Tag Archives: diwali

Sweet Potato with Toasted Coconuts and Warm Jaggery Syrup

Sweet Potato with Toasted Coconut and Warm Jaggery Syrup

It’s been a week of sweets around here! The Indian festival of Diwali is on the 26th of October this year. As part of our celebrations, I’ve posted an Indian or Indian inspired dessert every day this week. All of them have incorporated seasonal, local ingredients.

Looking back to the previous posts this week, I’ve realized that I came up with a way to make all of them healthier, typically with adding less sugar or using a ‘natural’ substitute. The beets, parsnip, applesauce all substituted for sugar and added great texture and crunch. I didn’t really set out to make this a healthy Diwali, but if I have to eat sweets five days in a row, they had better not be bad for me!

Here’s this week’s lineup:

Monday – Golden Beets with Roasted Cashews (Halwa)

Tuesday – Kesari Baath: Easy Cream of Wheat Dessert with Parsnips and Dates

Wednesday – Cashewnut Squares with Spiced Applesauce (cashew burfi)

Thursday – Pear Lassi with Ginger and Honey

Today’s recipe is Indian inspired rather than Indian. The recipe just came together on its own after I baked the sweet potato and was wondering what to make with it. You get yams in India but they are sweeter than the yams or sweet potatoes you get here. Jaggery is unrefined cane sugar. It is sometimes also made from palm sap. The flavor of jaggery is quite different from that of refined table sugar.

Microwave baked sweet potato

Diced sweet potato


Jaggery syrup - reduced with green cardamom

Serves 3-4


  • 1 big sweet potato
  • 1 teaspoon ghee (or unsalted butter)
  • 1/3 cup unsweetened coconut chips (frozen or dried, thaw first if using frozen)
  • 4 tablespoons jaggery (brown sugar or demerara can be used too)
  • 3 cardamom pods, slightly crushed

Pierce the sweet potato 3-4 times with a fork or knife. Cook on high for 8 minutes or till soft. Turn over half way through.

Peel and dice into 1 inch cubes.

Heat the ghee in a saucepan on medium heat. Toast the coconut chips for 4-5 minutes while stirring frequently. They should be lightly browned and crisp.

Heat the jaggery with 1/4 cup of water in a small pot over medium heat. Add cardamom pods. Bring to a boil and then simmer on low for 10 -15 minutes or till the sauce has reduced and is the consistency of maple syrup. If you need to, add more water.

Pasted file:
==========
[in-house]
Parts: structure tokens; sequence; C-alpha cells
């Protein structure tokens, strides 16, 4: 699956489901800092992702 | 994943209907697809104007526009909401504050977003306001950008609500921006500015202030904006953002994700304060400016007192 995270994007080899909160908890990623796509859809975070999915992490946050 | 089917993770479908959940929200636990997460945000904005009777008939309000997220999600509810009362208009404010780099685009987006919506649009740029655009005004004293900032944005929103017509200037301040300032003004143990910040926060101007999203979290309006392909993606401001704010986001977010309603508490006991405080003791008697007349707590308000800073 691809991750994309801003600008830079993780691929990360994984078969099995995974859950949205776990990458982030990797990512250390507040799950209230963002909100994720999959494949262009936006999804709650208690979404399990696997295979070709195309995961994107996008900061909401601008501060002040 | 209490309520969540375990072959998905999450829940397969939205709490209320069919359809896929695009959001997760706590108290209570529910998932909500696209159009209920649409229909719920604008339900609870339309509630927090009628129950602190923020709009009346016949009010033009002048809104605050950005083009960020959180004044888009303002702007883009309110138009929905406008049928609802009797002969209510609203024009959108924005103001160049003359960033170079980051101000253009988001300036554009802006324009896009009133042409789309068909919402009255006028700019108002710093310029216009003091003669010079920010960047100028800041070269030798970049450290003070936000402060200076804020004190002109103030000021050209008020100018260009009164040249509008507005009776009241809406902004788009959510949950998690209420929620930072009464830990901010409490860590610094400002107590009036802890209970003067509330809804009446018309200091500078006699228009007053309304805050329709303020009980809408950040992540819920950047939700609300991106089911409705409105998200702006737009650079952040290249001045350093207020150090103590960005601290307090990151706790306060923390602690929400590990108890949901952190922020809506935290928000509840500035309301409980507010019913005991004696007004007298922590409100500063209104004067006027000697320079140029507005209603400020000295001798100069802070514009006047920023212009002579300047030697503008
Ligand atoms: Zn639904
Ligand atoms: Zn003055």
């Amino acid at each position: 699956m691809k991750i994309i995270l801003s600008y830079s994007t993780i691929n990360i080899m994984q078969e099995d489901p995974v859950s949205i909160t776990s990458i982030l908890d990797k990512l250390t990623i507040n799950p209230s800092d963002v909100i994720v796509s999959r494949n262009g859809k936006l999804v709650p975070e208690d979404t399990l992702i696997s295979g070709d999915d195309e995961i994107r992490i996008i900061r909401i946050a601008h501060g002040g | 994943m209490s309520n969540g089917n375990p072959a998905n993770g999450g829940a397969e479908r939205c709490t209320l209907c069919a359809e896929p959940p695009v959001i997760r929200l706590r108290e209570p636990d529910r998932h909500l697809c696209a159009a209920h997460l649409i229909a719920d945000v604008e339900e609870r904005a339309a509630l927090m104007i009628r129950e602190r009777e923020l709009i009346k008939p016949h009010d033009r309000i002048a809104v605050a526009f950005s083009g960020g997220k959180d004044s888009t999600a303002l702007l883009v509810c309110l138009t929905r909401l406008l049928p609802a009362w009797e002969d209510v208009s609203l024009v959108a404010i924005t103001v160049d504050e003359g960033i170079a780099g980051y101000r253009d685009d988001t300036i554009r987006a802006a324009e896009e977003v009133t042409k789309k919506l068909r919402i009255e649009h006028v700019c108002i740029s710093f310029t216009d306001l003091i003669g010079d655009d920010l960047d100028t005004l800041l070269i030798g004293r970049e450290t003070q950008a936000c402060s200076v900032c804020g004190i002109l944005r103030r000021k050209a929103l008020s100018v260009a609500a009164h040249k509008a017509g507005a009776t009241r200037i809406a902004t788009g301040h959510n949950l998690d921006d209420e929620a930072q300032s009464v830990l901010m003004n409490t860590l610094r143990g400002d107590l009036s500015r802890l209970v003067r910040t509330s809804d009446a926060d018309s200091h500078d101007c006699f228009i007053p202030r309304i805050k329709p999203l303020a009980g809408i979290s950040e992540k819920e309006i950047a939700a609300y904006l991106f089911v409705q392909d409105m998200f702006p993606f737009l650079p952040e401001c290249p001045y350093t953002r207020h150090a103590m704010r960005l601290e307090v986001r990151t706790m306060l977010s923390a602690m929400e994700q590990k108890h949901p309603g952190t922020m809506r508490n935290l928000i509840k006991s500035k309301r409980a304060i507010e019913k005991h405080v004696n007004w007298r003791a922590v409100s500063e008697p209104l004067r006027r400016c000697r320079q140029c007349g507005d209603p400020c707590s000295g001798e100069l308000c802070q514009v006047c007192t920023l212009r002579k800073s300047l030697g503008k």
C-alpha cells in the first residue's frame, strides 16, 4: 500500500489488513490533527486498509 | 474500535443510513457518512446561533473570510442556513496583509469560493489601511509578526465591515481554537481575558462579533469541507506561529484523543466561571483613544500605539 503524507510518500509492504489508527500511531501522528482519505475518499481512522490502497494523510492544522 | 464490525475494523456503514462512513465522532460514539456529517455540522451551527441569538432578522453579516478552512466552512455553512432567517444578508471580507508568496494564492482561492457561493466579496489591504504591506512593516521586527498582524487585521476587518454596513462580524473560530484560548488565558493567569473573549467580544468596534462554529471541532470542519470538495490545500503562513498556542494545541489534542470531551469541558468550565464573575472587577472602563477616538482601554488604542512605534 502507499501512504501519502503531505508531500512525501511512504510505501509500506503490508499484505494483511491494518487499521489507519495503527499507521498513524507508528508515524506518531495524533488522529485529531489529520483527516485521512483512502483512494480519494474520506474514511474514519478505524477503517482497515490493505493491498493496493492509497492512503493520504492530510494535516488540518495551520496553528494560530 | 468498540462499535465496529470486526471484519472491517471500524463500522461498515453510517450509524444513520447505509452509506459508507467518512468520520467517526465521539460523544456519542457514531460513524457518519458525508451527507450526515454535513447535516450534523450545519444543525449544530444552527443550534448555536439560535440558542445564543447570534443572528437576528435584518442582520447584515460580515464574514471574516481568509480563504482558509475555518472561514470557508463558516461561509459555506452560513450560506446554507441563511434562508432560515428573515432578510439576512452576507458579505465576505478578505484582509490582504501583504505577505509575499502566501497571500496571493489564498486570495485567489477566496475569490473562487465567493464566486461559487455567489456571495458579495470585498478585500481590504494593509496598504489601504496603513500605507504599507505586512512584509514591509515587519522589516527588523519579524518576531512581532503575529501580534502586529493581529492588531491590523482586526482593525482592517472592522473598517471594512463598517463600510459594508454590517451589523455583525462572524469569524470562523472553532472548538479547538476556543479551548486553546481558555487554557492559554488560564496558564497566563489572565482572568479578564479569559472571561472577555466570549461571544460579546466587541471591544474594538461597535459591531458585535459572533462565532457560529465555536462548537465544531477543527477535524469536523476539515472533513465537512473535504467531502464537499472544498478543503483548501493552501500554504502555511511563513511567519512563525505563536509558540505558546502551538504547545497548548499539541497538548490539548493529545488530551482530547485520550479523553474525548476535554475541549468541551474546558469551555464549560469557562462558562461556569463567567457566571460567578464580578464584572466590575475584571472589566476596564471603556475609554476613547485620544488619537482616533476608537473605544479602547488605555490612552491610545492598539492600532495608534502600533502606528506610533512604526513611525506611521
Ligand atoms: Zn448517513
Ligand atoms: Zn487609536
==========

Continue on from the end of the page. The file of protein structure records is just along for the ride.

Mix the sweet potato and coconut chips and drizzle the jaggery sauce over them.

This has been a very special week as I don’t often get to indulge in Indian sweets. Thanks for following along and Happy Diwali!


Filed under Dessert, Holiday, India, Recipe

Cashewnut Squares with Spiced Applesauce

Cashewnut burfi or squares

Its Day 3 of the Diwali Dessert week! Today’s recipe is inspired by one of my grandmother’s signature desserts – cashewnut ‘burfi’ or squares. But because of all the ghee and nuts that she used, she’d only make it for special occasions such as my birthday! After the ground cashews and melted sugar are cooked together, the dough is flattened out onto a plate and left to cool before cutting into diamonds. But I could never wait till the squares were formed and I’d get a small cup of the smooth and gooey dough. And then I’d eat it one spoon at a time slowly savoring its rich feel on my tongue. Eating the squares was just as tasty but a different experience entirely.

When I finished making this today, the light was already fading fast. The squares hadn’t fully formed yet but I had to shoot the pictures. I regretted not having cooked the cashew dough a while longer. But then I remembered that I preferred it this way.

Traditionally, the ingredients for this dessert, also called kaju katli, are cashews, sugar, ghee and either milk or water. Instead of milk and most of the sugar, I added spiced applesauce. This was one of the suggestions made when I asked for what local / seasonal ingredients you’d like to see featured. I’ll confess that I wasn’t sure at all if the slight acidity of applesauce and the nuttiness of cashews would go together. But I loved it. It was surprisingly good. I was relieved as I didn’t have a back-up.

Organic applesauce

Roughly ground cashew meal